It has taken me a while to read this book. Not that it is a big book at all, the opposite in fact, but the content is dense. Dense but just so interesting and insightful. It has been a pleasure to read this. I have enjoyed the work of Jon Hassell for many years, even when I had no idea it it was him.
If you are aware of Jon Hassell and his music, then I would recommend this book. It is a great insight into the thinking and process of the artist.
I recently finished reading this, the fourth book in the ‘Wayfarers’ collection of stories by Becky Chambers. I think that it is probably the one that I have enjoyed the most, and, in case you are actually reading this, I am not going to spoil anything for you should you choose to read it for yourself, at least, that is my intention.
The first in the series was bought for me as a gift. It was a very good gift. I can safely say that I have enjoyed all of these books in different ways. However, I think I have enjoyed this last book in the series the most of all.
I will avoid telling you about anything that actually happens in the story. If you’re interested, you should read it. I can thoroughly recommend it. What I will tell you about this book is that I found it thoroughly moving, touching and wonderful. It is full of hope and tenderness and kindness. It made me smile, it brought me to tears and after reading it I now want to read the three previous books again.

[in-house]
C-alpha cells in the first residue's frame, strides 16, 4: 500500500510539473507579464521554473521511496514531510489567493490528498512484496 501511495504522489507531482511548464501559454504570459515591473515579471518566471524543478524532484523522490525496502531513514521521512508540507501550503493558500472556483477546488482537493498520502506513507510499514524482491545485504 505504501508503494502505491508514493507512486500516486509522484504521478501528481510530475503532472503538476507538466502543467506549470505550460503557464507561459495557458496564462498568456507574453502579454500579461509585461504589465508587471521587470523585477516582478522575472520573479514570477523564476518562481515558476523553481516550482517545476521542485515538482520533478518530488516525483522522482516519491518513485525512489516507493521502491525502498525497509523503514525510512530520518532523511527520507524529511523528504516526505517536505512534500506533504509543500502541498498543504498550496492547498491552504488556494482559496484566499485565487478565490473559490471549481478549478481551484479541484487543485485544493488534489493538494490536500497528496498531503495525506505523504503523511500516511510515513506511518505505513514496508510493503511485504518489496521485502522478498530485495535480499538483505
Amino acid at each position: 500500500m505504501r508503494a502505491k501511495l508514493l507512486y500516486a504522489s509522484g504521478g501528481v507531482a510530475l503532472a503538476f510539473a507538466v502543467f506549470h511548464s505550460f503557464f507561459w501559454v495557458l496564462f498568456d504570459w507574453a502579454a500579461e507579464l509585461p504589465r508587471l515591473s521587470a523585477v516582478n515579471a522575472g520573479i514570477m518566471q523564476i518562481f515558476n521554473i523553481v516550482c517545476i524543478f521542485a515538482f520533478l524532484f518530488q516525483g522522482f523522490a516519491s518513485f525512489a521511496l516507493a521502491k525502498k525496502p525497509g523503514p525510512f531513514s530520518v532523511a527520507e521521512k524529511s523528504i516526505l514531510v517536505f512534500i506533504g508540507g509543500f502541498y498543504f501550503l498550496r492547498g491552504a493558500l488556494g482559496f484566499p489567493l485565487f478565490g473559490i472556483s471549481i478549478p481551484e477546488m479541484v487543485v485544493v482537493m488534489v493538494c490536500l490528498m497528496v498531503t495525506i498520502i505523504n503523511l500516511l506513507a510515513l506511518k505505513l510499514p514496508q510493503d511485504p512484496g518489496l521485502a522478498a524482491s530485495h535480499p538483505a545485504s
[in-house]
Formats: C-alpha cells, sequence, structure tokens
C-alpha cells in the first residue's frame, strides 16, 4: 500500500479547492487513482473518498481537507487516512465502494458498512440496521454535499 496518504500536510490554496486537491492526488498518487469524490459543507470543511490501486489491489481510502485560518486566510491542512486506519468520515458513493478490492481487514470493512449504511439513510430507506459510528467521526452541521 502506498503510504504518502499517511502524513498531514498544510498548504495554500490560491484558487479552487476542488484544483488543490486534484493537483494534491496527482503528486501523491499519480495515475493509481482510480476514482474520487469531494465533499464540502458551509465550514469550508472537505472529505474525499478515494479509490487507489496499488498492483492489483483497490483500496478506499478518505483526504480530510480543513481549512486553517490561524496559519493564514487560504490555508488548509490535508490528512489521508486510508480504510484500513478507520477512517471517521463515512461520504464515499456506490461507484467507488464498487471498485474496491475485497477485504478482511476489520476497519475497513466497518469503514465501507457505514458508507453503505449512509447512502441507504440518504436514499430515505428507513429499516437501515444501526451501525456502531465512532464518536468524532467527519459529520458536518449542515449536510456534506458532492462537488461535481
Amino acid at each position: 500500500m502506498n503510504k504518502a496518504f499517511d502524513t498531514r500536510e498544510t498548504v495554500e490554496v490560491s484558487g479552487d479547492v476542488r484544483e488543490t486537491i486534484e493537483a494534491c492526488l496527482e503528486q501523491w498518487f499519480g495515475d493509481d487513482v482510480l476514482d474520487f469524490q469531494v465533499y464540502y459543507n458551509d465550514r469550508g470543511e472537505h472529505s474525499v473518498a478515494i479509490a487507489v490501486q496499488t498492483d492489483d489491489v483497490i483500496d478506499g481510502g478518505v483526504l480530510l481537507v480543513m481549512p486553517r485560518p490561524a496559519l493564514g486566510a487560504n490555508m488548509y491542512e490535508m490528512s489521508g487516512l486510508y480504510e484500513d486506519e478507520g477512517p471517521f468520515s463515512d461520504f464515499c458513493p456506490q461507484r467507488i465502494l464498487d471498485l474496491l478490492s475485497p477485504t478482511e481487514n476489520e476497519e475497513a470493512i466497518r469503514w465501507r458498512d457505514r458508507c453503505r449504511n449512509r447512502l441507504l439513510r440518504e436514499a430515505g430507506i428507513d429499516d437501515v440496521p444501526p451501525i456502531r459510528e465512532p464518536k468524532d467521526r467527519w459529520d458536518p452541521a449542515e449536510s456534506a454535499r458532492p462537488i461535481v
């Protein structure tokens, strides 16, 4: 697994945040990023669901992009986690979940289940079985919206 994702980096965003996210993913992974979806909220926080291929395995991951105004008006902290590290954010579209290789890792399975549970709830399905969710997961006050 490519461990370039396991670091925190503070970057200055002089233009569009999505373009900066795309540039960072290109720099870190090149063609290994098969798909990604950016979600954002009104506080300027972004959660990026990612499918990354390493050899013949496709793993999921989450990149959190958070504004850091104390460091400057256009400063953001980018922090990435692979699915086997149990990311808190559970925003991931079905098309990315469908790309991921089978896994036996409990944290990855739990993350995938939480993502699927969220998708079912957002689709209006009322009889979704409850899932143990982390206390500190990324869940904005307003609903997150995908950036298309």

I read this recently. It’s quite an interesting little read on the whole. Quite short and to the point, which is handy. But it makes some interesting points about how music changes our brains. Not just listening to music, but also making music, playing music.
For me it isn’t a big surprise, but it’s nice to have it validated. I’ve enjoyed reading it.
Just a quick post following an email I got today. Ableton have put up a very handy page with a bunch of useful things for Ableton users and also non users too. You can find the page here.
In particular you should check out the excellent book Making Music: 74 Creative Strategies for Electronic Music Producers, which is available in multiple formats. I’ve read this more than once and it is very handy indeed.
I’ve been reading this book very slowly, mainly because it is in many ways just a dictionary, albeit a fantastic dictionary. Honk is a dictionary of ‘sound-words’, which is now something of a forgotten art. What need to we have any more of describing a sound when we can just hear it online somewhere within seconds.
Sound-words are fantastic though, they’re fantastical awesome constructions to help you imagine a sound.
The book brings together words from around the UK and the world for that matter. The words come from all ages too. So, if you enjoy sounds and have an interest in words too, this book may well be for you. I can safely say that I thoroughly enjoyed it.
I’ve been meaning to get hold of the book of True Grit and now I’ve got it. I picked up a copy on eBay very cheaply indeed. My only issue with the book is that the cover is of the newer version of the film and not the original, which I would’ve preferred. It’s not a big thing, but it’s just there.